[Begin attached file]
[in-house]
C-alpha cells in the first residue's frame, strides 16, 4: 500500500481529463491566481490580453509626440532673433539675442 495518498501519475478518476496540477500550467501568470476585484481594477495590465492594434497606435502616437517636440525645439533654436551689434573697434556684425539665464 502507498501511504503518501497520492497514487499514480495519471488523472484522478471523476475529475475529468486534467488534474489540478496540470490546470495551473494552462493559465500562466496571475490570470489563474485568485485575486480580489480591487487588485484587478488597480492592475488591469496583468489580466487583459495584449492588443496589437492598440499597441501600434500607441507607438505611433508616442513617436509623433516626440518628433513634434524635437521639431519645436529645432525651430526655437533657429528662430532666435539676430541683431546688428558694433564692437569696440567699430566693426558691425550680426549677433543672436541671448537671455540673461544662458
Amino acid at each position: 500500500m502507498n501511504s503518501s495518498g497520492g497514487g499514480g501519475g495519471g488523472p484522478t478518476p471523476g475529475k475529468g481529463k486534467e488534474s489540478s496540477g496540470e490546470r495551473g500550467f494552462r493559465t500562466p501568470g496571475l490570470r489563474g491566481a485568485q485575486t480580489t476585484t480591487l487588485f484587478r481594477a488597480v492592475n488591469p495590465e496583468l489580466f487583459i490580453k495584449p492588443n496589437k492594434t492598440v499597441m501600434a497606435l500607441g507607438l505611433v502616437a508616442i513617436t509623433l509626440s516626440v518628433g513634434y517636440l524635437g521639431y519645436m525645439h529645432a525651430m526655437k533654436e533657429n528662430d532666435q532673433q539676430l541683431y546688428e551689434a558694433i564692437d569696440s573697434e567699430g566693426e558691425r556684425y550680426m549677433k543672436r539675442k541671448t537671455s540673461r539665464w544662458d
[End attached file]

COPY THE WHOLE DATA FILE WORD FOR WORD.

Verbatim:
[in-house]
C-alpha cells in the first residue's frame, strides 16, 4: 500500500481529463491566481490580453509626440532673433539675442 495518498501519475478518476496540477500550467501568470476585484481594477495590465492594434497606435502616437517636440525645439533654436551689434573697434556684425539665464 502507498501511504503518501497520492497514487499514480495519471488523472484522478471523476475529475475529468486534467488534474489540478496540470490546470495551473494552462493559465500562466496571475490570470489563474485568485485575486480580489480591487487588485484587478488597480492592475488591469496583468489580466487583459495584449492588443496589437492598440499597441501600434500607441507607438505611433508616442513617436509623433516626440518628433513634434524635437521639431519645436529645432525651430526655437533657429528662430532666435539676430541683431546688428558694433564692437569696440567699430566693426558691425550680426549677433543672436541671448537671455540673461544662458
Amino acid at each position: 500500500m502507498n501511504s503518501s495518498g497520492g497514487g499514480g501519475g495519471g488523472p484522478t478518476p471523476g475529475k475529468g481529463k486534467e488534474s489540478s496540477g496540470e490546470r495551473g500550467f494552462r493559465t500562466p501568470g496571475l490570470r489563474g491566481a485568485q485575486t480580489t476585484t480591487l487588485f484587478r481594477a488597480v492592475n488591469p495590465e496583468l489580466f487583459i490580453k495584449p492588443n496589437k492594434t492598440v499597441m501600434a497606435l500607441g507607438l505611433v502616437a508616442i513617436t509623433l509626440s516626440v518628433g513634434y517636440l524635437g521639431y519645436m525645439h529645432a525651430m526655437k533654436e533657429n528662430d532666435q532673433q539676430l541683431y546688428e551689434a558694433i564692437d569696440s573697434e567699430g566693426e558691425r556684425y550680426m549677433k543672436r539675442k541671448t537671455s540673461r539665464w544662458d